Howard was found guilty of sexual assault of a former detainee at the Milwaukee County Jail. Specifically, the jury found Howard violated the plaintiff’s constitutional rights by acting with deliberate indifference to her bodily integrity and the plaintiff was entitled to recover punitive damages as a result.
The award consisted of $100,000 for compensatory damages and $1 million for punitive damages.
According to the complaint filed in the lawsuit, the plaintiff, Marletha Rankins, was in pretrial custody at the Milwaukee County Jail on March 7, 2009, pursuant to an extradition warrant from the state of Arkansas. During the late hours of March 7, 2009, and the early morning hours of March 8, 2009, defendant James Howard reportedly was the sole guard on the women’s custodial pod at the jail. At that time, he allegedly sexually assaulted the plaintiff on at least two separate occasions in her cell.
Howard was charged in Milwaukee County Circuit Court with one count of second-degree sexual assault by a correctional staff, which is a Class C felony, and third-degree sexual assault, a Class G felony, and was found guilty after a jury trial Sept. 17, 2010. Howard was serving his 4½-year prison sentence at the Oshkosh Correctional Institution when the victim in December 2011 filed a civil lawsuit against Howard, Milwaukee County and David Clarke Jr., the Milwaukee County sheriff at the time the assault occurred.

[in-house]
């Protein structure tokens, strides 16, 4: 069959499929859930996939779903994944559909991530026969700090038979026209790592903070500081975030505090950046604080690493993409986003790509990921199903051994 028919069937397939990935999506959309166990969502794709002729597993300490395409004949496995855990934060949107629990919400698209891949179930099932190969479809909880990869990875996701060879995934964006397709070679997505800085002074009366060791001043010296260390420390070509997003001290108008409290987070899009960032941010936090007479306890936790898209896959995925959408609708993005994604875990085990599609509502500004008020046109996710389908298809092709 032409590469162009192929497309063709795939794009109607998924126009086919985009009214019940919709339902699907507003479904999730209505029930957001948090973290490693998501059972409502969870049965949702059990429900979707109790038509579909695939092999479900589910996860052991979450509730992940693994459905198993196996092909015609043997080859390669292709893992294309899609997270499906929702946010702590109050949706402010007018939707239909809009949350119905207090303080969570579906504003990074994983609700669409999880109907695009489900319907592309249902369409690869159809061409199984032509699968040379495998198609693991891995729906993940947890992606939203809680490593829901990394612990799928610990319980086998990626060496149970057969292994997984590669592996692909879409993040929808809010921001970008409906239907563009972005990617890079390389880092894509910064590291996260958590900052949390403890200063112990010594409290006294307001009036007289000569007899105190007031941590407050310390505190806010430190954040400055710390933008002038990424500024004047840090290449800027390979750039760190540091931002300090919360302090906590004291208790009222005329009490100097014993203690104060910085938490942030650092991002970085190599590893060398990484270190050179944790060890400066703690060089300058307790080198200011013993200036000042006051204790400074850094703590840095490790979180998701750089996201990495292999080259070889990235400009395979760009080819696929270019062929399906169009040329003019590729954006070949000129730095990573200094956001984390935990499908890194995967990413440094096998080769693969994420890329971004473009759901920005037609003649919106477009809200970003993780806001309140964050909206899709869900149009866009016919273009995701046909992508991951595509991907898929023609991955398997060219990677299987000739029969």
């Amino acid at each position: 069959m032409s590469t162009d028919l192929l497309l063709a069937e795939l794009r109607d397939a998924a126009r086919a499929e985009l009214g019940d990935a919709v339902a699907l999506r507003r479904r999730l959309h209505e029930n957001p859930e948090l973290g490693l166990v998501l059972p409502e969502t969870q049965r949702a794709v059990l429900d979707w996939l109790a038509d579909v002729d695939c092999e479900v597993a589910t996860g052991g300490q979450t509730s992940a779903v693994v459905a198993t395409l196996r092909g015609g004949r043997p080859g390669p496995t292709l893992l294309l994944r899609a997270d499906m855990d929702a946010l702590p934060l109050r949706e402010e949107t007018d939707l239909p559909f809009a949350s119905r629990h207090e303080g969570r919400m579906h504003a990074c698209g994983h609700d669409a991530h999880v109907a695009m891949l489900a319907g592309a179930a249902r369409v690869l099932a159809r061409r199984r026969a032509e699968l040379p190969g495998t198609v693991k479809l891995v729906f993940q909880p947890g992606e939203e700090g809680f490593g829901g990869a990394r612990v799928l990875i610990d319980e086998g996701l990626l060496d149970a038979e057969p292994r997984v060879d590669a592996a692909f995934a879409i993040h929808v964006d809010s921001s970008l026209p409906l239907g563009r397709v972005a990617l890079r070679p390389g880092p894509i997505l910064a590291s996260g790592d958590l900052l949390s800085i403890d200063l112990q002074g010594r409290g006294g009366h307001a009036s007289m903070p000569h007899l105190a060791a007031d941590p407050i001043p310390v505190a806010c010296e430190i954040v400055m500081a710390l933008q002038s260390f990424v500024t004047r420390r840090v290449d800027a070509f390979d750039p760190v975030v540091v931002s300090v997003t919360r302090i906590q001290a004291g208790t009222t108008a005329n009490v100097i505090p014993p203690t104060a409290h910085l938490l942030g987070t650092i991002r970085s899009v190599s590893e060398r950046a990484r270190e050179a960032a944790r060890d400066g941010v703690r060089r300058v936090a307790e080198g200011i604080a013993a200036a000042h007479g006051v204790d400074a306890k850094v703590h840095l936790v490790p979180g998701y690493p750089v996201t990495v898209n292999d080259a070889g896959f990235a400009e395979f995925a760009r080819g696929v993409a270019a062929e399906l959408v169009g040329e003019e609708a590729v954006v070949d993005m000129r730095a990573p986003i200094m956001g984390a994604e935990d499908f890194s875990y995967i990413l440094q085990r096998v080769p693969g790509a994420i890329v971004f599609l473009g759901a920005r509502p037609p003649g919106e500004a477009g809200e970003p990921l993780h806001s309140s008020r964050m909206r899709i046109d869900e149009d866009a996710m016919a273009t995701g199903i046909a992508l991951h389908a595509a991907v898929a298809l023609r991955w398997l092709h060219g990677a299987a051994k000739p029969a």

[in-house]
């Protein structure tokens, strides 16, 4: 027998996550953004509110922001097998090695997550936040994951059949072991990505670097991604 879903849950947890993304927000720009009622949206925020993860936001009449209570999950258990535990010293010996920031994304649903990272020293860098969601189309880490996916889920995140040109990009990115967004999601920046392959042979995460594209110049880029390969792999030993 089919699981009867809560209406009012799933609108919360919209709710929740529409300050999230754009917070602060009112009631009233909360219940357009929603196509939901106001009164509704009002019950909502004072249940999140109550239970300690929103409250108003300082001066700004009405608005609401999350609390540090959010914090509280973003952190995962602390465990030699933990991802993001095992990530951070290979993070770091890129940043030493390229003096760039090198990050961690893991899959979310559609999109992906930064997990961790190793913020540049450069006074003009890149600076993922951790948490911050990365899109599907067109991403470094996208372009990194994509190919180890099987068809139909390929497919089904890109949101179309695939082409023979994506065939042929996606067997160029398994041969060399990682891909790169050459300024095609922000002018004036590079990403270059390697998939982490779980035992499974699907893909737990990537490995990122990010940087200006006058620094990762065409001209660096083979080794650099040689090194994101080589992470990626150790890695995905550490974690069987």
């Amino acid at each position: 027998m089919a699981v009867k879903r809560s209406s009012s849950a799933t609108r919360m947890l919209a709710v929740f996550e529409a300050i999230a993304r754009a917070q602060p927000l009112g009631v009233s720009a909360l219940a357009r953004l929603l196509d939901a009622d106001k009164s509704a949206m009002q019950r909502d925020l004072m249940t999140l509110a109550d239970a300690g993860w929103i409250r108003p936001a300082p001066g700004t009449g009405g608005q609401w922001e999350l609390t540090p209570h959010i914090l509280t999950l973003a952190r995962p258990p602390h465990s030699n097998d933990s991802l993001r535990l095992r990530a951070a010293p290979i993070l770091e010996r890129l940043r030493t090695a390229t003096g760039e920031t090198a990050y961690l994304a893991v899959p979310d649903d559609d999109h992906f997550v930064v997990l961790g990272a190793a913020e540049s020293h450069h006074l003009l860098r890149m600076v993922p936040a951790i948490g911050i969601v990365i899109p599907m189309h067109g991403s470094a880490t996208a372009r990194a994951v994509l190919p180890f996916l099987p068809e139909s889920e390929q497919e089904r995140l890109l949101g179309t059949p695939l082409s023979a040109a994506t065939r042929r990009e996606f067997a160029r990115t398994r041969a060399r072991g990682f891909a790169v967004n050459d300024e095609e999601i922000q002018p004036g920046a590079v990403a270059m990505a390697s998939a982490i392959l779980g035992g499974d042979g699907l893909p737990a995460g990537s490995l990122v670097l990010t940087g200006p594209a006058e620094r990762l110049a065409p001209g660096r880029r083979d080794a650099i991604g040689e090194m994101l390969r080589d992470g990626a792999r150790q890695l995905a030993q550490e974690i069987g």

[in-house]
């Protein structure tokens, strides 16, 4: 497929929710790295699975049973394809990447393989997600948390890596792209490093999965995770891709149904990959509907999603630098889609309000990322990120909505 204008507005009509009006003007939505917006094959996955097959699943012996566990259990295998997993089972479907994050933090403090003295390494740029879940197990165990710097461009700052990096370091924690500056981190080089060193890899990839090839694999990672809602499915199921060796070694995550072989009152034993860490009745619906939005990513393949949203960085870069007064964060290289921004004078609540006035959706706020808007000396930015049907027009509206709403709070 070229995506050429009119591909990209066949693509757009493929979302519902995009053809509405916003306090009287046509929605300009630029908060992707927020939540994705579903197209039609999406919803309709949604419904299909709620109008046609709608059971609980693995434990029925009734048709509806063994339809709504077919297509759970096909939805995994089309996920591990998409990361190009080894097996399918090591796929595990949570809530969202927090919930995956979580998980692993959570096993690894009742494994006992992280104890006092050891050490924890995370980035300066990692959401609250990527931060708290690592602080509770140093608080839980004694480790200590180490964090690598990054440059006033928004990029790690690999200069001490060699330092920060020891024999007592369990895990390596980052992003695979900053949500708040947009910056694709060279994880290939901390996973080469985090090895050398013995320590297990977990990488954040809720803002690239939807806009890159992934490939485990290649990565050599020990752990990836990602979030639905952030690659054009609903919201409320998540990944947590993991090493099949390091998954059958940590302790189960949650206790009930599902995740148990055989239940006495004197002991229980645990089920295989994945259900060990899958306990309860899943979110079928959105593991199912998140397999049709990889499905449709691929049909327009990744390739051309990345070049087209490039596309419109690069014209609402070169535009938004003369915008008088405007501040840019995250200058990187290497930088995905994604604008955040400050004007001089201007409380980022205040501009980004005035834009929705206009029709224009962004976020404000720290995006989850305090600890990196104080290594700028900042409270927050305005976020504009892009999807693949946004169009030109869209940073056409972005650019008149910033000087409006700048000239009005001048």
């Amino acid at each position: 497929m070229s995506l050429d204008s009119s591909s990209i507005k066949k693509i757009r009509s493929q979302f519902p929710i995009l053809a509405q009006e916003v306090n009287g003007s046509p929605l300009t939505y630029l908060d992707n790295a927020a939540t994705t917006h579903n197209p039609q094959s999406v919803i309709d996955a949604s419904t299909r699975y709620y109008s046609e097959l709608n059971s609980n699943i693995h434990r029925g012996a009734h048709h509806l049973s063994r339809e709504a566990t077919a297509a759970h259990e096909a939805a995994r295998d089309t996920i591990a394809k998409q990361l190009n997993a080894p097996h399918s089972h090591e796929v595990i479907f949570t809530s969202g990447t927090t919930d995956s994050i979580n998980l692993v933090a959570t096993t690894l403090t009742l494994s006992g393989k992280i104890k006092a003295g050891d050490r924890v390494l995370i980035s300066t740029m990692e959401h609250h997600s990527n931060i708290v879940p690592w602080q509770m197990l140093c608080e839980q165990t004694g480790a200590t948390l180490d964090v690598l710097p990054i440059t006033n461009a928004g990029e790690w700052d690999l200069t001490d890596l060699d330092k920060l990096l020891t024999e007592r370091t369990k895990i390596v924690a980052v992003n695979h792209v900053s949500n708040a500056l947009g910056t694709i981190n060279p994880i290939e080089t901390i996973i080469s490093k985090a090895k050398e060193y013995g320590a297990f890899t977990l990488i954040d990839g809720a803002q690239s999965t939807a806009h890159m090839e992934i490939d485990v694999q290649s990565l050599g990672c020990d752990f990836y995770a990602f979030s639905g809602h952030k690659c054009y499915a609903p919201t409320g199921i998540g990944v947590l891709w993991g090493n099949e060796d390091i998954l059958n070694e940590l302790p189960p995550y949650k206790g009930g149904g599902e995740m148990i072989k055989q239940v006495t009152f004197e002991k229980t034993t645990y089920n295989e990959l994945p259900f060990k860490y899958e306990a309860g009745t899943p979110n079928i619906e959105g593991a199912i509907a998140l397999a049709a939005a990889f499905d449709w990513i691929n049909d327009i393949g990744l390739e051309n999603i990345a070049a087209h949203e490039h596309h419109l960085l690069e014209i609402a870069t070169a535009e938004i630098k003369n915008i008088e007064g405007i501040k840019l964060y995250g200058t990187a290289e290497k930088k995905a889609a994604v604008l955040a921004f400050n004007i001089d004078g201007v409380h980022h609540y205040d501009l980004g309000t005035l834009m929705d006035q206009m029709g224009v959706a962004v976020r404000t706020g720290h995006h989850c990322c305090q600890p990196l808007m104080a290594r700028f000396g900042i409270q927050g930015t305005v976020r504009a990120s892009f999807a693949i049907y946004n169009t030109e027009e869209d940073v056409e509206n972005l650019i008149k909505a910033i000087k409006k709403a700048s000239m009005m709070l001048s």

The plaintiff asserted Howard was acting within the scope of his employment when he assaulted her. She further argued the injuries she sustained were caused by the reckless, outrageous, intentional and/or negligent acts of the county and/or its agents in their failure to supervise their employee and to protect her from cruel and unusual punishment and use of excessive and unreasonable force.
The county filed an answer generally denying the plaintiff’s allegations.
A jury heard only the plaintiff’s claims against the county and Howard, and the verdict and judgment only were entered against Howard.
- Case: Marletha Rankins v. James Howard, County of Milwaukee and David Clarke Jr.
- Court: U.S. District Court, Eastern District of Wisconsin
- Injuries claimed: physical and psychological injuries, pain and suffering
- Special damages: medical expenses, loss of future earning capacity, compensatory damages and punitive damages
- Date of incident: March 7, 2009
- Disposition date: Dec. 5, 2012
- Plaintiff’s attorney: Kevin Keane of Host & Keane SC, Brookfield
- Defendants’ attorneys: Karen Tidwall, Charles Bohl and Andrew Jones of Whyte Hirschboeck Dudek SC, Milwaukee
Milwaukee County jury finds bar negligent
A jury in Milwaukee County found a Franklin bar negligent in an accident on the premises and awarded the plaintiffs more than $1 million.
The incident, which occurred May 24, 2008 at On The Border at 10741 S. 27th St., involved a male patron, David Gregory, who was visiting the bar/dance club for a bachelor party. While walking to the club’s restroom, Gregory fell on a step and injured his right knee.